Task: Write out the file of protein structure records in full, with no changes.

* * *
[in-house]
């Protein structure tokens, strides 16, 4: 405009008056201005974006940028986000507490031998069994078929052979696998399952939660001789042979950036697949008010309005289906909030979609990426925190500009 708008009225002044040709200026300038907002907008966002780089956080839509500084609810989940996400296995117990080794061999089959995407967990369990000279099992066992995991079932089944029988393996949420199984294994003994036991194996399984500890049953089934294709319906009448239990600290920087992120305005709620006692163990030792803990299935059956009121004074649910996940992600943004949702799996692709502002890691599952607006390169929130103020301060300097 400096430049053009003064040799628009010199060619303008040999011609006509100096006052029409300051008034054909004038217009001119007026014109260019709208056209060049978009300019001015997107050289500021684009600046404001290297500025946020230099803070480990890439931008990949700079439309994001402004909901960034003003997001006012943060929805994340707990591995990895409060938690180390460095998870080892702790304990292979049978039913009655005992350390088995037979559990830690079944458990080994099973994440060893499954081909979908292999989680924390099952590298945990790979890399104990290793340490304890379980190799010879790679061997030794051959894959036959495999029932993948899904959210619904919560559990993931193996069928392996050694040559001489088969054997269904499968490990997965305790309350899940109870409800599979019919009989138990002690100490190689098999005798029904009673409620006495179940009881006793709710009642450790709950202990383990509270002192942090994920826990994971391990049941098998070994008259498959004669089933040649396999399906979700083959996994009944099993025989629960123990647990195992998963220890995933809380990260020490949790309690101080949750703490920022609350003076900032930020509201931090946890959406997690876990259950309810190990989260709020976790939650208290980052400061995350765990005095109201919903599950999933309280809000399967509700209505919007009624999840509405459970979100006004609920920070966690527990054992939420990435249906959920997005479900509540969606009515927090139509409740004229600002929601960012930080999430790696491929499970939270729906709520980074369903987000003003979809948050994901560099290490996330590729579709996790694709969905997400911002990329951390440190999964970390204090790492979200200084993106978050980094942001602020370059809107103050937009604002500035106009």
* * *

[in-house]
């Protein structure tokens, strides 16, 4: 405009008056201005974006940028986000507490031998069994078929052979696998399952939660001789042979950036697949008010309005289906909030979609990426925190500009 708008009225002044040709200026300038907002907008966002780089956080839509500084609810989940996400296995117990080794061999089959995407967990369990000279099992066992995991079932089944029988393996949420199984294994003994036991194996399984500890049953089934294709319906009448239990600290920087992120305005709620006692163990030792803990299935059956009121004074649910996940992600943004949702799996692709502002890691599952607006390169929130103020301060300097 400096430049053009003064040799628009010199060619303008040999011609006509100096006052029409300051008034054909004038217009001119007026014109260019709208056209060049978009300019001015997107050289500021684009600046404001290297500025946020230099803070480990890439931008990949700079439309994001402004909901960034003003997001006012943060929805994340707990591995990895409060938690180390460095998870080892702790304990292979049978039913009655005992350390088995037979559990830690079944458990080994099973994440060893499954081909979908292999989680924390099952590298945990790979890399104990290793340490304890379980190799010879790679061997030794051959894959036959495999029932993948899904959210619904919560559990993931193996069928392996050694040559001489088969054997269904499968490990997965305790309350899940109870409800599979019919009989138990002690100490190689098999005798029904009673409620006495179940009881006793709710009642450790709950202990383990509270002192942090994920826990994971391990049941098998070994008259498959004669089933040649396999399906979700083959996994009944099993025989629960123990647990195992998963220890995933809380990260020490949790309690101080949750703490920022609350003076900032930020509201931090946890959406997690876990259950309810190990989260709020976790939650208290980052400061995350765990005095109201919903599950999933309280809000399967509700209505919007009624999840509405459970979100006004609920920070966690527990054992939420990435249906959920997005479900509540969606009515927090139509409740004229600002929601960012930080999430790696491929499970939270729906709520980074369903987000003003979809948050994901560099290490996330590729579709996790694709969905997400911002990329951390440190999964970390204090790492979200200084993106978050980094942001602020370059809107103050937009604002500035106009």